Dick Button, the 1948 and 1952 Olympic men's skating champion, known to many in the audience as an Emmy Award-winning figure skating commentator on television, at first comically declined to give his opinion, pointing to first one ear and then the other as he said the question had been asked on his wrong side.
"If you read the book you will find my opinion," he said, referring to the reason he was in Westport -- to promote his book, "Push Dick's Button."
But opinions flowed in the talk, and Button quickly went off on a rant about cookie-cutter programming in skate competitions, judging secrecy and the reasons so many skaters fall these days. Stopping midway to ask with a laugh, "Am I getting carried away?" he calmed to finish with the comment, "If you've gathered that I don't like this, you're right."
Button said he didn't want to write a history of skating and also didn't want to write an autobiography, because, "I know what I did and it's boring to me, so why write it for someone else?"
"What I really liked, the idea was, `Come on in, sit on the damn couch -- it's a well-worn couch -- push off the dogs that are probably taking up three-quarters of it, sit down, grab some popcorn and some beer and we'll watch what's going to happen on television,' so that I can maybe fill you in on what I have learned over the years as to what it is that you are watching," he said. "That's the purpose of the book. That's why it's called `Push Dick's Button,' which I really loved doing because it can lead to all kinds of ridiculous comments."
Chris Cutie of Westport said she had already read it, and Button's talk was "exactly the way he wrote the book, just to sit down with a skating competition on, have him tell me what he thinks, tell him what I think," which was thrilling because she grew up listening to him talk about skating.
"He was the best. I like Johnny Weir, but the other ones, they don't come close to him," she said.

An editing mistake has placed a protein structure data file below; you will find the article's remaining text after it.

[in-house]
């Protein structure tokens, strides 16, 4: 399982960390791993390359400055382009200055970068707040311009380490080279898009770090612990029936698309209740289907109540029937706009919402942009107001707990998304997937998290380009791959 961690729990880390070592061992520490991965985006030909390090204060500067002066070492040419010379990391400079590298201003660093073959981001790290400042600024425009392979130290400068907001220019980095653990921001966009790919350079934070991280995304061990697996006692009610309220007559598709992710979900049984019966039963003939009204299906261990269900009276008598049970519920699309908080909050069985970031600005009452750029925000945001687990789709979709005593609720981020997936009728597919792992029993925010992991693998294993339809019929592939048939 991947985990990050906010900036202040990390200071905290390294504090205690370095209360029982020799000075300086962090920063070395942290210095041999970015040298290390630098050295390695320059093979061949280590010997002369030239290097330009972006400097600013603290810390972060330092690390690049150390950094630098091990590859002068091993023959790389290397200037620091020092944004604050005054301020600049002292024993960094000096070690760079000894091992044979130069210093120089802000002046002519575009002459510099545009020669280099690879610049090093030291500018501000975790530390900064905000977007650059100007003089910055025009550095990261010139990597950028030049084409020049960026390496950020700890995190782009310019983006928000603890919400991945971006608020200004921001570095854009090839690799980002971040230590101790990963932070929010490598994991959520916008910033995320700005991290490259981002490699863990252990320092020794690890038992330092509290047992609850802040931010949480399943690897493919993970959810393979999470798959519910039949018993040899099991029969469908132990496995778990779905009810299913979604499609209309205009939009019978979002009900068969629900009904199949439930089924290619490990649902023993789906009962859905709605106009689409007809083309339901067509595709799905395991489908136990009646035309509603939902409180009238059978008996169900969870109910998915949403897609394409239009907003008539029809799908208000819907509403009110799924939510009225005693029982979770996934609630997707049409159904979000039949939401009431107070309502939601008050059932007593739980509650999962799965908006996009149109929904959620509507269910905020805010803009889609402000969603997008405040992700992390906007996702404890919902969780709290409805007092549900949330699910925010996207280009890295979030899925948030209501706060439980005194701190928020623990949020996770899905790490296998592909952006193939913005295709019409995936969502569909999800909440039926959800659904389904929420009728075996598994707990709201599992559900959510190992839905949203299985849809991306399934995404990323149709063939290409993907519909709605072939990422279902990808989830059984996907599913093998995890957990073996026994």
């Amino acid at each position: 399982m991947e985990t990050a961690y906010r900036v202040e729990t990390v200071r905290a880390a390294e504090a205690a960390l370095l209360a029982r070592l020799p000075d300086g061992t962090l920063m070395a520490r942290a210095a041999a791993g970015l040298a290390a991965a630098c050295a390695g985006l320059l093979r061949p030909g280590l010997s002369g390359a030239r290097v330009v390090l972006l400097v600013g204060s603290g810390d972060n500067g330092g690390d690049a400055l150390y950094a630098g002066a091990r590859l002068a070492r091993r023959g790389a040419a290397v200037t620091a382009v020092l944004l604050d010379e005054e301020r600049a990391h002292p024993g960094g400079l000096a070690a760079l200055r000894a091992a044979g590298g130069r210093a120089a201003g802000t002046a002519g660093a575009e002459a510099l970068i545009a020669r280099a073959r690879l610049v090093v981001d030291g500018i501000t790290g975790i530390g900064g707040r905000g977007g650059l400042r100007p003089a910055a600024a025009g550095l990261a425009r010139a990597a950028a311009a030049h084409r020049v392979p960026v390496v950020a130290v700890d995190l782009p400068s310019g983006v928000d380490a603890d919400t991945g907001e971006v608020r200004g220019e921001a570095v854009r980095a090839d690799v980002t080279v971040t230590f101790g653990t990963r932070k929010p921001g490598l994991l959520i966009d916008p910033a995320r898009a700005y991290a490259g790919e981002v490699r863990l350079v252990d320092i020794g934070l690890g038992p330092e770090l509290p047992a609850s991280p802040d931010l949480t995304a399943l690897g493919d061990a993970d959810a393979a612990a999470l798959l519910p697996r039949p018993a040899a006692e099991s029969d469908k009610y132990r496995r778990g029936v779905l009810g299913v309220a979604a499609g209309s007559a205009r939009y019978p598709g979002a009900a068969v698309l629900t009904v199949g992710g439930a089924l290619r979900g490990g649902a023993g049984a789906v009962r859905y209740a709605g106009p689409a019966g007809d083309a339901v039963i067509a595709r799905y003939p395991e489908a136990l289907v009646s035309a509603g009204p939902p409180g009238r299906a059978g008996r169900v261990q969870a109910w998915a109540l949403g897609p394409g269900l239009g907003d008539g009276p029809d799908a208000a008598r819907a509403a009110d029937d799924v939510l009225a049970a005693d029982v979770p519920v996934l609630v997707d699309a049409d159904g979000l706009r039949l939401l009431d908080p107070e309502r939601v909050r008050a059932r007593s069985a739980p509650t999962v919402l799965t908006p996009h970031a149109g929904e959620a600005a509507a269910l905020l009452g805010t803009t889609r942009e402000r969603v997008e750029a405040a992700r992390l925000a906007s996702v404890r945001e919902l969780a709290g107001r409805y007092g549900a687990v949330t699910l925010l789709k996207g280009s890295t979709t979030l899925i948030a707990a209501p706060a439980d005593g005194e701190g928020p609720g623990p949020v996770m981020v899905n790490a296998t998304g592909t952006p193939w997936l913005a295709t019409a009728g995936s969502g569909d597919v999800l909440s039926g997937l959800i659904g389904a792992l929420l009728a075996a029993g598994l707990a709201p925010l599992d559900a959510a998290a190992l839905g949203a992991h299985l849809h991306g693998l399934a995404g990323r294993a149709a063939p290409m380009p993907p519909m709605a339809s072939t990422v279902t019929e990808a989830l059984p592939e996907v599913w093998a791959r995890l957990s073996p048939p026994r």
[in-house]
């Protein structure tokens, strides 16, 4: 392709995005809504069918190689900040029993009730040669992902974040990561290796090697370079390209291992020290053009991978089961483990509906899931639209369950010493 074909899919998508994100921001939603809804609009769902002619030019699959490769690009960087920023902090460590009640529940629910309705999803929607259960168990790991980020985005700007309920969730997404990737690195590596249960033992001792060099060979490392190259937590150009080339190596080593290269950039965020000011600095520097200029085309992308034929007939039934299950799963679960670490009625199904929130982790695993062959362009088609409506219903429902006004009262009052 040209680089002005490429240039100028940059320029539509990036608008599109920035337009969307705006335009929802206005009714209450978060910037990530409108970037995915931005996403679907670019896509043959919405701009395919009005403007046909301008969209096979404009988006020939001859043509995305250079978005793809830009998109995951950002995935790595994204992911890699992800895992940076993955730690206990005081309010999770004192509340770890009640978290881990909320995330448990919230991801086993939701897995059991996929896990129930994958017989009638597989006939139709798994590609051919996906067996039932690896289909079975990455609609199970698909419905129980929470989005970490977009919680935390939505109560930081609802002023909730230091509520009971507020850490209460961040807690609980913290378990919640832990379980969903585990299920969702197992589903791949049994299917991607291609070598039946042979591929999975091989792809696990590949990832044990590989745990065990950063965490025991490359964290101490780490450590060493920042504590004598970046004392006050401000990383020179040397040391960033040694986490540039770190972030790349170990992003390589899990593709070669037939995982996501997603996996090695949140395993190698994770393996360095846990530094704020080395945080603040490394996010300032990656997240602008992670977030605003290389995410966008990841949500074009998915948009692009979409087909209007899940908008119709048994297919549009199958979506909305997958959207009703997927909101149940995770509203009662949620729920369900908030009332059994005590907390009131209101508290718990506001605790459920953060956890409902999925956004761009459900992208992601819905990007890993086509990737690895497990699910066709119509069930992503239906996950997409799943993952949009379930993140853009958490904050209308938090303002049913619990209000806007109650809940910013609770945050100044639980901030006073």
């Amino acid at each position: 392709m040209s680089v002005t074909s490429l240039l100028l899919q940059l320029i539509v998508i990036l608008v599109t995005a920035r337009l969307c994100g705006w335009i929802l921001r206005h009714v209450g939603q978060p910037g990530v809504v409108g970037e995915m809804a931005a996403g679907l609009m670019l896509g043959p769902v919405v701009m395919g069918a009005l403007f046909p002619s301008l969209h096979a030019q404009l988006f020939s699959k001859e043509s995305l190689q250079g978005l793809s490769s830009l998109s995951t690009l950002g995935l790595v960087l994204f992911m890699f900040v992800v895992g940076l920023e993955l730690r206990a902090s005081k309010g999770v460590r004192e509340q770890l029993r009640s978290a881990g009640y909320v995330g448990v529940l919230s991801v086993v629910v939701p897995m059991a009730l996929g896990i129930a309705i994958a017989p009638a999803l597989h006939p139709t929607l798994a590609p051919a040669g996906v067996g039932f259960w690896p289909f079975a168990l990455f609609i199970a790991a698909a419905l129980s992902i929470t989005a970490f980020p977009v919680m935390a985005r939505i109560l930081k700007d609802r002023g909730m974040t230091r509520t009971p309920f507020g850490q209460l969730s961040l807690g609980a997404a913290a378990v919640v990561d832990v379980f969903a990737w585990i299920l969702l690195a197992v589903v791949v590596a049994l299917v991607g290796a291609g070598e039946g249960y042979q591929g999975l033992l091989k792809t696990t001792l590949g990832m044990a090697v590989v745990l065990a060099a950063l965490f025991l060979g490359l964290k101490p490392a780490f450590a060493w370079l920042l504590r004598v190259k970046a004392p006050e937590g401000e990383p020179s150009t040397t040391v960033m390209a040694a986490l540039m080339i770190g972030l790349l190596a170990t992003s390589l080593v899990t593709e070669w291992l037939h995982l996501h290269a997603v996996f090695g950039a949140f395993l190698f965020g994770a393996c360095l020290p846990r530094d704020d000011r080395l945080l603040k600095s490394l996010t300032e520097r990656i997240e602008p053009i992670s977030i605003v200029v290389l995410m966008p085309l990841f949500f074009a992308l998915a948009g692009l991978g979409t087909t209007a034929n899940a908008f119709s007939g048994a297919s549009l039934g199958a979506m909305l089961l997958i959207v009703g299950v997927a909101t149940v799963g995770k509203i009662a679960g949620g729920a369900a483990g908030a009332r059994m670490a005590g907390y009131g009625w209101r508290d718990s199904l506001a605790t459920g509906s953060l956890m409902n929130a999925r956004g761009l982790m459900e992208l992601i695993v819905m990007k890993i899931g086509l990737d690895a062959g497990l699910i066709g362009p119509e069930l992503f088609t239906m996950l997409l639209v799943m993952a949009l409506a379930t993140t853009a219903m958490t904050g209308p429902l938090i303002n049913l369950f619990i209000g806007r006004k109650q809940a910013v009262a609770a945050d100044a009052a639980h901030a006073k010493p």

Others in the room agreed, laughing heartily at Button's random observations.
Button said he shocked people back in 1947 when he decided to go against the "very, very formal" norm and put on a white mess jacket while skating, instead of a black one, earning comments like, "What does he think he is? A waiter?"
That was an example of changing norms. One year later, when he decided a white jacket would not work well against the snowy backdrop of the outdoor stadium where he was competing, he donned the formerly traditional black jacket, only to stand out as the different one again.
"The ruckus about it clearly drops down very quickly," he said.
That was part of a recurring theme of the talk: rules. Rules committees exist to create rules, he said. If they don't make rules they have no reason for existing.
"It wasn't a single pop, it was a double pop," he said. "I tell you, the total concentration through the whole thing was, `How many times is she going to pop out?' Of course, none of the commentators said a word about it. I would have."
The rule makers set out to address this problem at about the same time Witt had a "Little bit too skimpy" of a costume.
"You don't make more rules about it," he said. "You let the judges make a decision."
"Understanding music is the most important thing," he said, asking the audience if they remembered Bolero and getting a resounding yes.
"Let me just finish this story because it's a good one," he said, as there was an attempt to rush him.
Torvil and Dean designed a beautiful dance by beginning while kneeling on the ice, he said. That meant the competitive part of the dance did not begin until Dean actually came to his feet and began skating.
The song was too long, Button said. But Dean "out-thought them," he said.
While that ice dance is famous, the ISU rules were promptly changed to make the "iconic" program illegal, he said.
So about those ISU rules, a prime part of the conversation of his book: Why do you see so many skaters falling? The rules favor that, he said.
"If you try a triple jump and you get around far enough and fall down, you get the points that equal out to almost a triple jump. So why not try it and hope like hell that you got around far enough even if you fell down? I mean, c'mon," he said.
You can't find out who voted for what, he said. That information is locked in a vault, he said.
"If you've gathered that I don't like this, you're right," he said. "It's written much more coherently in (the book)."
Button then signed books and other things -- like the skates Lori Andrews wore in the '70s as a competitive skater.
"To have his signature is really important," Anderson said, though she didn't know what she would do with the skates now signed by the man who was "very much the icon of figure skating" when they were new.
"I thought his talk was fabulous," she said. "I just feel like I could be his friend. I love the description of sitting on the couch and talking. That's what it felt like. He was so informally casual. He's very grounded and real not caught up in (the glamour) ... genuine."